Thanksgiving day I came to the conclusion that I’ve turned into one of those people. One of those people who finds that the holidays are a bummer. I don’t dread them. As the season starts to approach I find myself looking forward to them with anticipation and excitement. The day arrives and suddenly I am sad.
A lot of the sadness stems from simply the passage of time. As we grow older, it’s only natural to be reminded of holidays past. When those past holidays are summoned it’s only human to sentimentalize them. The here and now holiday can never compete with the perfection of holidays past.
Holidays past have also included sadness and disappointments. Yet the memory doesn’t include any of that. When I think back to holidays past, I remember my father’s happiness when I walked in the door and met his eyes. My father was the one person in my life that made me feel special. I felt that I was part of a tribe.
When my dad died in 1997, I lost his companionship and also that feeling of belonging. I have felt disconnected since then. With my husband, I feel a deep connection, but there is no sense of tribe. I have no tribe.
I have always had my mother’s love. Although, I haven’t felt really and truly connected to her since I was a small child. Once I was a teenager she did not seem to really see me any longer. Maybe it was because I gave the appearance of being self-sufficient. Perhaps she thought that I did not need her. She was always available emotionally if I reached out. She delivered excellent advice when asked. But her eyes never lit up the way that my father’s did.
My mother was always a giver, a listener, and oftentimes someone’s savior. If any member of her family needed her, she was there. She would drop what she was doing, give her last dime or the shirt off her back. That was who she was. When my mother had grandchildren arrive, that was another layer of people between us. Perhaps that’s why I sometimes feel the loneliness of being childless. My own children could have been another link to an emotional connection with her.
Now that I have started looking at my own past and why I act and react the way that I do, it makes me wonder about my mother’s own personal issues. Perhaps she carries the baggage that came from growing up in such a very large and poor family. Maybe she felt inadequate. Perhaps those feelings of inadequacies made her seek out those she felt really needed her.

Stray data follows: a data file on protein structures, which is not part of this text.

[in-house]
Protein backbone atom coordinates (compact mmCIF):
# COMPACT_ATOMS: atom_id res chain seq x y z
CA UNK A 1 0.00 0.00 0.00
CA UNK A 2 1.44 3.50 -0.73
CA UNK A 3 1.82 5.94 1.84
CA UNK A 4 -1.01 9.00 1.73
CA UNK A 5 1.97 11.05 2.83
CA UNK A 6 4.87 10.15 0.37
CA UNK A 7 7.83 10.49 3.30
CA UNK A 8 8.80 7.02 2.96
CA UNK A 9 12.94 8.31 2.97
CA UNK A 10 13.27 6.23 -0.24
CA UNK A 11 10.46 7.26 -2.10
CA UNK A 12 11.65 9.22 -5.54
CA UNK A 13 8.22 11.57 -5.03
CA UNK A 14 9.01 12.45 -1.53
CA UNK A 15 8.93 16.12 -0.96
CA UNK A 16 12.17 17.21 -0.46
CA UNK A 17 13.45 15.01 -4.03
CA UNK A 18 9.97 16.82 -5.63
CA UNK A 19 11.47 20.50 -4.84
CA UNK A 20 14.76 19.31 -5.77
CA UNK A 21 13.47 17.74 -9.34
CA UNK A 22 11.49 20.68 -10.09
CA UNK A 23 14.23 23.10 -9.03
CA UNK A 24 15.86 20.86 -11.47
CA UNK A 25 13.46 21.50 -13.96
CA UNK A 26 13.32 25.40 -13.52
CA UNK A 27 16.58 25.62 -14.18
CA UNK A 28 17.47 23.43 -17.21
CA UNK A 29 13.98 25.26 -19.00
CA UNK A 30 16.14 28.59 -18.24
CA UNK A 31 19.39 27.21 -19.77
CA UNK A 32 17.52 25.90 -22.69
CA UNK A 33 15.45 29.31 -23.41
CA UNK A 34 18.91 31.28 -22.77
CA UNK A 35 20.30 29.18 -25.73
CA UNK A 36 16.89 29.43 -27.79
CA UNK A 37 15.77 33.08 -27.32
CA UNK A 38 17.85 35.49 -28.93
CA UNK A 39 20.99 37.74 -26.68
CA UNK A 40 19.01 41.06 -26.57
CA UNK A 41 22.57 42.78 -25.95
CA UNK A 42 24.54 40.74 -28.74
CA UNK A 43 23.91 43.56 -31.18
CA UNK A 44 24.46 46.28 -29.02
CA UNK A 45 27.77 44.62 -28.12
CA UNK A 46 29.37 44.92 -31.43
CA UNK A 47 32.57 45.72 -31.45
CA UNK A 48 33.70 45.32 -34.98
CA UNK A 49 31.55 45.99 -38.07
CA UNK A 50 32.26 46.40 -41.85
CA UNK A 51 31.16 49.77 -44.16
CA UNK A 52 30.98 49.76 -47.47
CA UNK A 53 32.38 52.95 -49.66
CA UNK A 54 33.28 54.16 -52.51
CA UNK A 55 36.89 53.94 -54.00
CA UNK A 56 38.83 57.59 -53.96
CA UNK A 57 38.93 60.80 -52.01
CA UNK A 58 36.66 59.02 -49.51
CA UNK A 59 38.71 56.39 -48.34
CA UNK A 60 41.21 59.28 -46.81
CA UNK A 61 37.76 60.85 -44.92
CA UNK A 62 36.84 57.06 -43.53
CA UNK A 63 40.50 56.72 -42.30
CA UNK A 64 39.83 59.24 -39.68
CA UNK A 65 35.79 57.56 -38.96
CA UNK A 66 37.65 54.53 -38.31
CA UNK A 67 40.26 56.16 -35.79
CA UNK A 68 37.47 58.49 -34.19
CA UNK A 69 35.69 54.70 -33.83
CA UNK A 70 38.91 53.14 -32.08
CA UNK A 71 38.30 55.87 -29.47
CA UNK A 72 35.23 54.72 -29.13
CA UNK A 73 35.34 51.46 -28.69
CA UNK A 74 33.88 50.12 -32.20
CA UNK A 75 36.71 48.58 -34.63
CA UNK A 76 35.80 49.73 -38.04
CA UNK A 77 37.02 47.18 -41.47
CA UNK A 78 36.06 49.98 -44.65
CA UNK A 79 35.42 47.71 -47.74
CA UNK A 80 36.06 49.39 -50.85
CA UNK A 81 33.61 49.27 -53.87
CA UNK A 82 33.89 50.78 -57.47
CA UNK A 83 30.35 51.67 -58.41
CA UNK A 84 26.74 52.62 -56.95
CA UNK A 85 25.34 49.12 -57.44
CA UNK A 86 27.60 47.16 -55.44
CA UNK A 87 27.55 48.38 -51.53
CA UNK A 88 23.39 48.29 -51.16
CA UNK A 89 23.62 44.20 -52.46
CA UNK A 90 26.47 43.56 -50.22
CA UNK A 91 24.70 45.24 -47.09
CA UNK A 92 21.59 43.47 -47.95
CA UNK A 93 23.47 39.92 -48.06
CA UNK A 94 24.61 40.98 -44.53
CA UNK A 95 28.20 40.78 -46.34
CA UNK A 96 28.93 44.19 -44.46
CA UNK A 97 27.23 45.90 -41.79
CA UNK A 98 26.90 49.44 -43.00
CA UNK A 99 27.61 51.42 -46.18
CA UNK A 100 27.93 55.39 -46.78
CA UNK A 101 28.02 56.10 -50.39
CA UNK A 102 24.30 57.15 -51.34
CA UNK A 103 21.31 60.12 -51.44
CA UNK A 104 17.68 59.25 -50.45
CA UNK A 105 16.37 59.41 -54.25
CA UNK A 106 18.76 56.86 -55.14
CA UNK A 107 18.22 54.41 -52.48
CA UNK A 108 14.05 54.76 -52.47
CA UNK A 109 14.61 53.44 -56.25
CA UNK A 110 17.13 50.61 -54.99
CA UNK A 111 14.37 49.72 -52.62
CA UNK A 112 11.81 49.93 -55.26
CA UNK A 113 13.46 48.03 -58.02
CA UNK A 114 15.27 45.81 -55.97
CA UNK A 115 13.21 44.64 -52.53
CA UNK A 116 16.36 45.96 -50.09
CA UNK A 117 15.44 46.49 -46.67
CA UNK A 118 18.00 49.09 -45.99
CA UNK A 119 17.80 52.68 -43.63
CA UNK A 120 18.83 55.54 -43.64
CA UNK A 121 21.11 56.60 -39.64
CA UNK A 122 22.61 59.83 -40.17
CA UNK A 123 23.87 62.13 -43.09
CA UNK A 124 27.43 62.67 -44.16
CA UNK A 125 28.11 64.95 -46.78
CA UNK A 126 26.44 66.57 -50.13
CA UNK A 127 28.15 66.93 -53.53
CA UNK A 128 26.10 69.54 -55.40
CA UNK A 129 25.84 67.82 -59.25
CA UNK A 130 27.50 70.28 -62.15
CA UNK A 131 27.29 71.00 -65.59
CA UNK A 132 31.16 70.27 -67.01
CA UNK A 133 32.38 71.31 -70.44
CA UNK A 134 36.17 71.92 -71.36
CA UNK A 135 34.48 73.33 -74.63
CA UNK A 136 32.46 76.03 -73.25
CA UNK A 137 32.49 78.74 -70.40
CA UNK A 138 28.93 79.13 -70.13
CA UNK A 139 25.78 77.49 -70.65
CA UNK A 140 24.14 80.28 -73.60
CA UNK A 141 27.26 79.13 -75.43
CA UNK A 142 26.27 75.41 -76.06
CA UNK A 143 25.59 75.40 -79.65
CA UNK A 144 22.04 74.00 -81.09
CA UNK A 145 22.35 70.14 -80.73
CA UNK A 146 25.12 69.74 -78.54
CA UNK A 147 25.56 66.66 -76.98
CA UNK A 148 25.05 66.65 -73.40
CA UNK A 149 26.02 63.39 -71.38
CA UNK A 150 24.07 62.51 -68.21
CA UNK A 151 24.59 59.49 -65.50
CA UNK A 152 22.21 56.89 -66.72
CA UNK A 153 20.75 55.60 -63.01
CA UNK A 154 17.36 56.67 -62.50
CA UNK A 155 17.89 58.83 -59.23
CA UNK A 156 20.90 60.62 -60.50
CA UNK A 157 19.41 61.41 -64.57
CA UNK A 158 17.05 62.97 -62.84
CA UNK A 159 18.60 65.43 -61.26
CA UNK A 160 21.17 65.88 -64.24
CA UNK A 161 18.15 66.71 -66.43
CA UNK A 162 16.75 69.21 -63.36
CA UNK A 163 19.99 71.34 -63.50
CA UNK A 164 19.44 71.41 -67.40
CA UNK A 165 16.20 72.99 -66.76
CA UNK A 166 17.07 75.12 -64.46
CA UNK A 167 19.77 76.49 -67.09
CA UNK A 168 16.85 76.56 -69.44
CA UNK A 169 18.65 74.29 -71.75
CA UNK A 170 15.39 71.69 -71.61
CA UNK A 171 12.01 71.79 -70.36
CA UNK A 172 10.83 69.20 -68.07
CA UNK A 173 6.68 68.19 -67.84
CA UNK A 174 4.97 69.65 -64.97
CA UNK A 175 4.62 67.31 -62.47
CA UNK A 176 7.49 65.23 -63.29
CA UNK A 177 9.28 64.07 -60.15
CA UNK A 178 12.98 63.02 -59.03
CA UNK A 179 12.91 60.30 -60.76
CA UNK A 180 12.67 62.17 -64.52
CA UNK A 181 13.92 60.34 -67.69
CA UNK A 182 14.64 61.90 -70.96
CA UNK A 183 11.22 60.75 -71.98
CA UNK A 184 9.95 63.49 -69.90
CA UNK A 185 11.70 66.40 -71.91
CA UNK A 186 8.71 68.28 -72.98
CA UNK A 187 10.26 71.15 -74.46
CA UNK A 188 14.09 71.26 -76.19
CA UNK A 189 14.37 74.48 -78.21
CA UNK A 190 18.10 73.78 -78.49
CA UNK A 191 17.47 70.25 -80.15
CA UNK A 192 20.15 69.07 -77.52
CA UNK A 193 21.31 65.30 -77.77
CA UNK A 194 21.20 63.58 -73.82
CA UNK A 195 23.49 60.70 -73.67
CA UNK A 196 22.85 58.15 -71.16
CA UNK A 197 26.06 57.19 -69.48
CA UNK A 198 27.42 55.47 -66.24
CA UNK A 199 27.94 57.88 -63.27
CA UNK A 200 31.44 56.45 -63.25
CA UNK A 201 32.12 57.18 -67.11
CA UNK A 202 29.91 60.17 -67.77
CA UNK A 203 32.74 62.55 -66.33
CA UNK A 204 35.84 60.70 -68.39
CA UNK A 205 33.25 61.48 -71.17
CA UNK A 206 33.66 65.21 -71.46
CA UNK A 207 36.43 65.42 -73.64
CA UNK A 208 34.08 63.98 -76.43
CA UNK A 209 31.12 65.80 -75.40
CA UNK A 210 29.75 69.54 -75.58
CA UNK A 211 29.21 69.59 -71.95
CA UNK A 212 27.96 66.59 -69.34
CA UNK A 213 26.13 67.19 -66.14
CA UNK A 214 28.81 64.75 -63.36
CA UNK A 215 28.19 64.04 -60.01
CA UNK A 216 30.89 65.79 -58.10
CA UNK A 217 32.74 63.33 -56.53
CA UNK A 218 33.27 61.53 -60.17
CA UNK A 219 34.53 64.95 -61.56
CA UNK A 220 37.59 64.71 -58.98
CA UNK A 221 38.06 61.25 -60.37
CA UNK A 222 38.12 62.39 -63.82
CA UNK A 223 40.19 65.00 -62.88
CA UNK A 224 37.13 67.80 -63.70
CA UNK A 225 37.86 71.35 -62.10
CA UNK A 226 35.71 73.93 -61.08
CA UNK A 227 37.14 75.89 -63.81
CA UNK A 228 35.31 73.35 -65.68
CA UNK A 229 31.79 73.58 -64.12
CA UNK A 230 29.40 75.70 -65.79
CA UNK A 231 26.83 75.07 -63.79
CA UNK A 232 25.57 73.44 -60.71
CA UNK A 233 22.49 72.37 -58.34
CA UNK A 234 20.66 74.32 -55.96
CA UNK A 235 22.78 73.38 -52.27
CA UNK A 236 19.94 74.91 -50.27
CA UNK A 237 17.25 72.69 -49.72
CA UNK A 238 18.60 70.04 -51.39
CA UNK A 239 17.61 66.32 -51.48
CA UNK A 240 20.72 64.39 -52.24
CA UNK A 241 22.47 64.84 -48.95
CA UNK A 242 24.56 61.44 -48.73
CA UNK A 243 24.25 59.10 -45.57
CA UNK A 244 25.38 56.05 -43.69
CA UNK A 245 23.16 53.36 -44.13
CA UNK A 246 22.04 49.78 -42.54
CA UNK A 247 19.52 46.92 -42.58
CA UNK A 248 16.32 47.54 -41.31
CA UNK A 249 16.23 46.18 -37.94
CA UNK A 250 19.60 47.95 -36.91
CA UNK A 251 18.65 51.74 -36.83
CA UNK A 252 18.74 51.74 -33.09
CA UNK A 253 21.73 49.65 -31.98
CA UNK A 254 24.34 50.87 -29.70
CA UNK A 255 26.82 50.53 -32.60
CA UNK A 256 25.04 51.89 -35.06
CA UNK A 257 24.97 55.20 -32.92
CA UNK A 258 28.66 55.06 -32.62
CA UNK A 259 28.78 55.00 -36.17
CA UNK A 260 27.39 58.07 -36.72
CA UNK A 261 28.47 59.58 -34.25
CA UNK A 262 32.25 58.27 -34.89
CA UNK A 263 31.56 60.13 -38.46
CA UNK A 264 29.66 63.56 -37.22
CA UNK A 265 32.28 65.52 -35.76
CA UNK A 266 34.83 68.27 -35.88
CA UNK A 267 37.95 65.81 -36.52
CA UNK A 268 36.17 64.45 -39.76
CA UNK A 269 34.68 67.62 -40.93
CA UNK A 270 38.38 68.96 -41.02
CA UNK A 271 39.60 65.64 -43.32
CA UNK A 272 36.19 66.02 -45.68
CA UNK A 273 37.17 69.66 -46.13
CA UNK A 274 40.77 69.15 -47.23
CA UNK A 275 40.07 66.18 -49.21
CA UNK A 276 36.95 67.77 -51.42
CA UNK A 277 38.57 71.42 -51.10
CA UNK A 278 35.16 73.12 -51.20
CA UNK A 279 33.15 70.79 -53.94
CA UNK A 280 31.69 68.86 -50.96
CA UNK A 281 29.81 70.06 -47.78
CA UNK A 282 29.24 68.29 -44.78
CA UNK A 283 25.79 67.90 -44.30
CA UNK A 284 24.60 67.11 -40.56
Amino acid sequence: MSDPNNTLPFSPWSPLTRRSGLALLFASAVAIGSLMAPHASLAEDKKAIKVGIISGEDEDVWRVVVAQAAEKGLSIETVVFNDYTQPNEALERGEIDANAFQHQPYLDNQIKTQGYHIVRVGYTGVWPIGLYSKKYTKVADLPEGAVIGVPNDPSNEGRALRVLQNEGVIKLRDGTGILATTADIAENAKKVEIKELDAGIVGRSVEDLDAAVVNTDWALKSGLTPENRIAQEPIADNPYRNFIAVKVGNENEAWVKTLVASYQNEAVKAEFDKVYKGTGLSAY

She told me once that when I was very little that she sometimes felt as if I was the adult and she was the child. She confessed that she felt as if I was judging her. Of course she didn’t really believe that a toddler was judging her. Still, I think it’s a small window into her own feelings of inadequacies.
My father on the other hand once told me how very happy he was when I was born. That when he looked at me he thought “Here is someone who belongs to me and will love me forever.” This from a man who was born to alcoholics and raised by his grandparents. I think my father did not feel really loved or connected as he was growing up. Intuitively he made me feel loved and connected.
This holiday season has me really evaluating why I feel such sadness. I think the reality is that as we age this time of the year is just a combination of deep sadness and happiness all at the same time. Being with our loved ones, whether they are family or good friends brings contentment and happiness. But we are all missing someone that used to be a part of this time of the year. It’s only natural to look back and glamorize holidays past.
As December begins and the Christmas season winds up into high gear, I think it’s a good time to be grateful for the people in my life. It’s also a good time to open my eyes and look beyond myself to identify others that need to feel connected and seen.